Housing, especially rentals, in short supply

Unity’s economic development officer, Carey Baker, has been running an advertisement in the paper, looking for rental property.

He maintains a rental registry at the town office and says “interest has definitely increased over the past few weeks.” Lately, he gets requests almost daily for information on homes to rent.

The demand for rentals in Unity exceeds the supply.

no vacancy

The question arises, with industry continuing to expand in Unity, how do businesses attract new employees? Where do new residents find living arrangements?

Last week, a homeowner posted the availability, for rent, of a a three-bedroom, two-bathroom home, on the Unity Online Yard Sale Facebook page. The homeowner justified the rent of $1,000, saying, “I had about 6 people basically fighting over renting it last time. I don’t think I’m being unreasonable considering there are people in unity renting out rooms for 700.” Someone else responded, “That’s cheap for rent you should have no problem renting it out.”

Baker believes “a very real constraint to our growth as a community is our low availability of rental housing options.”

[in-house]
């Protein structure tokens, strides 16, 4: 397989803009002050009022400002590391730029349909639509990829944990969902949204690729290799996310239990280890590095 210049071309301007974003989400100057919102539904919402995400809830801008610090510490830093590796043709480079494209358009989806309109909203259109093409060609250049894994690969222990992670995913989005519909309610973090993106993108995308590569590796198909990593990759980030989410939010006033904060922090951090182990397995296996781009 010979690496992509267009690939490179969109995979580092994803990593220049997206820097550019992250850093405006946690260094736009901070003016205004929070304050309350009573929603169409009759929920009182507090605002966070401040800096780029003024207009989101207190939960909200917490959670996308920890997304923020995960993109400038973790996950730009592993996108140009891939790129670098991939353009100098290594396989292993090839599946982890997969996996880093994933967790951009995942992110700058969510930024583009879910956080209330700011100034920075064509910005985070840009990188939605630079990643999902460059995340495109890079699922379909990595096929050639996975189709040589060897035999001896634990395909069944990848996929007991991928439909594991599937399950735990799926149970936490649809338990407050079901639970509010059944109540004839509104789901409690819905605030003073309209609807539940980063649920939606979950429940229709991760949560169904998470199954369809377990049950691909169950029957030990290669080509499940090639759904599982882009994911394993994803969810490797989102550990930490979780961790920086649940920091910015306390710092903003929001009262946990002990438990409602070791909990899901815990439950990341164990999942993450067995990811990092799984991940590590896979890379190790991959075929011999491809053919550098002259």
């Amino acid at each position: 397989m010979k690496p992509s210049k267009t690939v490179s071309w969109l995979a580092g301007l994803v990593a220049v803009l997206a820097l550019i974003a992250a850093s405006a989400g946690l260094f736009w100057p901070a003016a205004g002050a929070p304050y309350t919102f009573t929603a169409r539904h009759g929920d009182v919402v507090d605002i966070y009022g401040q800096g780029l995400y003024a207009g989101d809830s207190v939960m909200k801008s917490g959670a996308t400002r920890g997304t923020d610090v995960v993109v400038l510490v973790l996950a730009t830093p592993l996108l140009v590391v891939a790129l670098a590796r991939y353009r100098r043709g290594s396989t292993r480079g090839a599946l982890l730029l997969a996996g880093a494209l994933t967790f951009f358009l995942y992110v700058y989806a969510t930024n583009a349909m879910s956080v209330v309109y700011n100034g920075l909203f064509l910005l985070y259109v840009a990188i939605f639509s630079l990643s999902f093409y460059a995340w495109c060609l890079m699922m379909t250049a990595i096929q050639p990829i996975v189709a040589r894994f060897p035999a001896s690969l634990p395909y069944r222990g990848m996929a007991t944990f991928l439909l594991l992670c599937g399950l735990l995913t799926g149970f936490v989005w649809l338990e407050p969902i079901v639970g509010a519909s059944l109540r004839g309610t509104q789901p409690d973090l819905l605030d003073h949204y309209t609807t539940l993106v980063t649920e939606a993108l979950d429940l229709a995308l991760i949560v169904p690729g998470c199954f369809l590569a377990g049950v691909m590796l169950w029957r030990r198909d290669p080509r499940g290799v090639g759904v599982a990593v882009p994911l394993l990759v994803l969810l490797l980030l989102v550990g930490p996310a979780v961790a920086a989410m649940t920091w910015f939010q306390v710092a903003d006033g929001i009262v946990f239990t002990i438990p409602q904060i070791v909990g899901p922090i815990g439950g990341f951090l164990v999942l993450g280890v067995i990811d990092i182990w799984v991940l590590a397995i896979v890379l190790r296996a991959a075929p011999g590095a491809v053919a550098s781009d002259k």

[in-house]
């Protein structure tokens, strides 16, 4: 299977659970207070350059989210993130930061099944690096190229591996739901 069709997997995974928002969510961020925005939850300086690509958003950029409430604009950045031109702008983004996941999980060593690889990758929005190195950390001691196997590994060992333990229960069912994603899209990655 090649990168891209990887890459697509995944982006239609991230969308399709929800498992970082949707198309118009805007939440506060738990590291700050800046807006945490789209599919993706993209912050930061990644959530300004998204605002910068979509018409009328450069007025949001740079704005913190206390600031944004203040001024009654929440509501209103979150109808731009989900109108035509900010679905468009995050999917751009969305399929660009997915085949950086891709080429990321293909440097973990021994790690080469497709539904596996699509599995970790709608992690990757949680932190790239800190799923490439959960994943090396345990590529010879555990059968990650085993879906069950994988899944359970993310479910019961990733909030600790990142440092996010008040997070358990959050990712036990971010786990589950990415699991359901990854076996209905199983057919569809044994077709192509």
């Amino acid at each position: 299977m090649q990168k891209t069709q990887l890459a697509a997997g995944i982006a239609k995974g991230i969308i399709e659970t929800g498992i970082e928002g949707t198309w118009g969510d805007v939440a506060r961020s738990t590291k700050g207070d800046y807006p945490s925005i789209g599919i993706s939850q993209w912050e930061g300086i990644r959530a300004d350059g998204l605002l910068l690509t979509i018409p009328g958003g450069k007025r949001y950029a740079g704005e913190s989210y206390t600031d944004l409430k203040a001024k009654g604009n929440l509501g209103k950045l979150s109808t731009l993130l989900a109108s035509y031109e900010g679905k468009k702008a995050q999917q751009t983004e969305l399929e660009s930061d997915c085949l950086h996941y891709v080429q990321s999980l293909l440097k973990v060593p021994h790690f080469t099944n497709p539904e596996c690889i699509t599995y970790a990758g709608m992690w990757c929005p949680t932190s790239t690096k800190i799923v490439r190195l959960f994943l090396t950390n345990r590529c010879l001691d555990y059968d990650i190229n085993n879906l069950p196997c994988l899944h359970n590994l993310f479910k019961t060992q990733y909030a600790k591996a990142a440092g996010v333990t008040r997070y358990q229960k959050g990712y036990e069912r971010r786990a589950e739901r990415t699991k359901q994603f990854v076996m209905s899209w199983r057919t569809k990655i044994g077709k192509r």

Joe Reddecopp, general manager at Delta Co-op, said working with new hires to help them find rentals or homes “has been challenging. Rentals are very hard to come by, and housing is more expensive than individuals expect it to be.”

Baker “would be interested in discussing the possibility of rental construction with individuals and I do have some possible locations for multi-unity dwellings to consider.”

Last year, there were six new houses in Unity, with two additional plans for homes being filed at the end of the year. The town is also progressing towards development of a new residential subdivision, although the timeline for availability of land for construction is still unclear.

The Town of Unity has had an infill housing incentive in place for several years. By building on an empty lot in an established area of town, property tax is charged at the vacant lot rate for both the year of construction and the following year. The same two-year tax benefit applies to lots where an older and often poorly maintained home is demolished to allow for construction of a new home.

The housing shortage is not limited to Unity and its neighbouring communities. In a press release issued Feb. 11, following the tabling of the federal budget, Claude Dauphin, president of the Federation of Canadian Municipalities said the 2014 federal budget, as tabled, fell short of addressing the growing housing crisis, “failing to include any targets, timelines or a commitment to a long-term housing plan.”

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